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Research & Reports | Self-Payment Collection

Survey: Revenue cycle continuity is imperative during the COVID-19 pandemic

Sponsored by TruBridge
Research & Reports | Self-Payment Collection

Survey: Revenue cycle continuity is imperative during the COVID-19 pandemic

Since the start of the COVID-19 public health crisis, hospitals and health systems have worked tirelessly to shore up and sustain revenue cycle operations amid fluctuating patient volumes. Key functions like patient collections top the priority list as organizations strive to overcome current economic challenges and accommodate patient constraints while maintaining cash flow and preserving revenue.

To learn about hospital and health system leaders’ perspectives on COVID-19 and its effect on the revenue cycle, the Healthcare Financial Management Association (HFMA) conducted an online survey of HFMA Digital Annual Conference attendees. The following research report, sponsored by TruBridge, explores three key takeaways from the survey.

The negative impact on revenue cycle operations was universal

Nearly nine out of ten (86%) healthcare providers saw a negative impact to revenue cycle operations during the first months of the crisis. Larger organizations reported the greatest impact, and very small providers the least. In some cases, organizations were prepared for the disruption. Three-quarters of those that had a business continuity plan for managing revenue cycle operations in a distributed workforce found their plan to be effective. However, one out of five providers did not have such a plan, which may have put their organization at risk. The majority of providers that outsourced revenue cycle or coding services did not see disruption to those services. Those that did were more likely to be larger organizations.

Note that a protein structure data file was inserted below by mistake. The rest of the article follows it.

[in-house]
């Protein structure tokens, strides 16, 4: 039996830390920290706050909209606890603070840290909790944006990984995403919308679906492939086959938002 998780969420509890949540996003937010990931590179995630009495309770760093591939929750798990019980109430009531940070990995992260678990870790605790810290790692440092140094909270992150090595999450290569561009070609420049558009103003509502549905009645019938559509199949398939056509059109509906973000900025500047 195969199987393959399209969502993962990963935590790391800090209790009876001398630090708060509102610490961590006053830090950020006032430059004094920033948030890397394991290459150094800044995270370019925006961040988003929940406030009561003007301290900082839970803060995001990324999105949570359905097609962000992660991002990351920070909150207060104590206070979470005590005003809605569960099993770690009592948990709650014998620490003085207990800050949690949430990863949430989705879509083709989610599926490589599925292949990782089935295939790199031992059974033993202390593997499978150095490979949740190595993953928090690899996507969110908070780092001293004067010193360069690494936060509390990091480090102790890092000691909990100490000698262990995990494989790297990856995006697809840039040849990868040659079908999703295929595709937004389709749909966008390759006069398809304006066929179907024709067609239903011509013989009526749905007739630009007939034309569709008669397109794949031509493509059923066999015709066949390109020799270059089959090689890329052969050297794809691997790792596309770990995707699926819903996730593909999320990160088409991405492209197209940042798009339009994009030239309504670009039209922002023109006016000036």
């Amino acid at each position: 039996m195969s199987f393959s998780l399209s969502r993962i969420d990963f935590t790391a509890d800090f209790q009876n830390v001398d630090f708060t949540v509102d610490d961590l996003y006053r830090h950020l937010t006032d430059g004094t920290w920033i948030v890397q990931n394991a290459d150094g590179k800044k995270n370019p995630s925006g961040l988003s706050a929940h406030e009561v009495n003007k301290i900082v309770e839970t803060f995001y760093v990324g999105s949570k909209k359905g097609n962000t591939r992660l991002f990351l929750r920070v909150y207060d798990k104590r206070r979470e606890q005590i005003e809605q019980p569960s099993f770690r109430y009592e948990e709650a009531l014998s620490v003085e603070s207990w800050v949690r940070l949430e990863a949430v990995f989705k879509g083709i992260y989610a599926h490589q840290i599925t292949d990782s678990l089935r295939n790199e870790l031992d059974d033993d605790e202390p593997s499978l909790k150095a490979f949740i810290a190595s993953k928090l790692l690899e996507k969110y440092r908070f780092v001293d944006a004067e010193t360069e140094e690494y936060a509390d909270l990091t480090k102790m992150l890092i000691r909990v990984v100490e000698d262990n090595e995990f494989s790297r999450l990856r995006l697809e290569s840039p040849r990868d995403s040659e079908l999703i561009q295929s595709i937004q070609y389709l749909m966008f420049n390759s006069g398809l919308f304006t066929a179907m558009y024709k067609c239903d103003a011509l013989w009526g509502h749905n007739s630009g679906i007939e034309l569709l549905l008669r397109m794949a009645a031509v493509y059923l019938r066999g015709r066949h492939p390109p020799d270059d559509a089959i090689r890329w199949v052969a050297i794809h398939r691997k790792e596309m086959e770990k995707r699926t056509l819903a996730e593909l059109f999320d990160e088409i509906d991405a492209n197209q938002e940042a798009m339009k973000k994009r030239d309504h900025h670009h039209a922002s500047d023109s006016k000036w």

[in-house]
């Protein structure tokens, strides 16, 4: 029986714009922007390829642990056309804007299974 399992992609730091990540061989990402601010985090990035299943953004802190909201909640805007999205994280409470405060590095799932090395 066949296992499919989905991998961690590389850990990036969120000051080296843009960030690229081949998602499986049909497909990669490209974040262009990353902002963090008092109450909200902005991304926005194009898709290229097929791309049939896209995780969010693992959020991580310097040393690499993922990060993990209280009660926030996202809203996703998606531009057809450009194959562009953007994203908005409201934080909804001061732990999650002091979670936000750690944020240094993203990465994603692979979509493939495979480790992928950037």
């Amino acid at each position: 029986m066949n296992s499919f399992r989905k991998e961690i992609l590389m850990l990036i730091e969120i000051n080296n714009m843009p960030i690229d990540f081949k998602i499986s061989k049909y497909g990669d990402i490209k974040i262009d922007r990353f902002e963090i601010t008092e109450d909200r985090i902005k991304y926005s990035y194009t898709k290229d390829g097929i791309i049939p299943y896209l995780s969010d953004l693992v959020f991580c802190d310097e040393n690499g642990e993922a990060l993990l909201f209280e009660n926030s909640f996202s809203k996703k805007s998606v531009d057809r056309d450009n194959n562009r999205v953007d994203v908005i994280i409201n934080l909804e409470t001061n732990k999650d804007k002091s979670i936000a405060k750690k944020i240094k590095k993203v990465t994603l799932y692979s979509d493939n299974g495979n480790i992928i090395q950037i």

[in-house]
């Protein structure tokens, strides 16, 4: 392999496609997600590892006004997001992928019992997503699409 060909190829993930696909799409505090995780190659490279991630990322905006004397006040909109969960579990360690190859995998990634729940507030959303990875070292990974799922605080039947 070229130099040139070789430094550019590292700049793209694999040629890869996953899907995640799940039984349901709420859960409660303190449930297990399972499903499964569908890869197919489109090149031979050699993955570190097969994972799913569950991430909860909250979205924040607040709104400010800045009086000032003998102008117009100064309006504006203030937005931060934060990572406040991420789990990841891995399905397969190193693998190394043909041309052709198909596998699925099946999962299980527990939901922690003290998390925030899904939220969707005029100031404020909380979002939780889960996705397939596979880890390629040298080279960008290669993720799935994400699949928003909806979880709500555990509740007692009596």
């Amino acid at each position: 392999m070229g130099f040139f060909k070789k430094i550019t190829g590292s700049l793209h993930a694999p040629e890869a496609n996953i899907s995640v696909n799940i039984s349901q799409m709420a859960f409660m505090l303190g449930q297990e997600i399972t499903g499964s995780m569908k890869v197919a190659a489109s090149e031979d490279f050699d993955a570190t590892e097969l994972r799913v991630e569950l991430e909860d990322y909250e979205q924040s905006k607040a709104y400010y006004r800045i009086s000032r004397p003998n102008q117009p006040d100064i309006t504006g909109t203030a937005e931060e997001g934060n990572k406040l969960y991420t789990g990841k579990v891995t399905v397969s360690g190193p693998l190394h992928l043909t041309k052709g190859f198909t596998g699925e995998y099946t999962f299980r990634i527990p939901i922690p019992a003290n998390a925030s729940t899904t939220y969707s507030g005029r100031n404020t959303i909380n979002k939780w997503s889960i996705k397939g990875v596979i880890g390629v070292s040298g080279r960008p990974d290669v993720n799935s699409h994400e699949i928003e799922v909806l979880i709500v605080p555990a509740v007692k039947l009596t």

“The amount of risk introduced into revenue cycle operations as a result of the pandemic has been significant,” says Chris Fowler, president of TruBridge. “In general, the pandemic is magnifying two areas of deficiency. First, it’s showing many organizations that they have outdated business processes or products, or in some cases people who don’t have the correct training, tools or skills to perform in a largely remote environment. Second, it’s teaching organizations there’s a greater need to lean on technology to ensure they maximize revenue, especially related to self-pay cash collections and holding payers accountable for reimbursement that’s exactly aligned to contract terms.”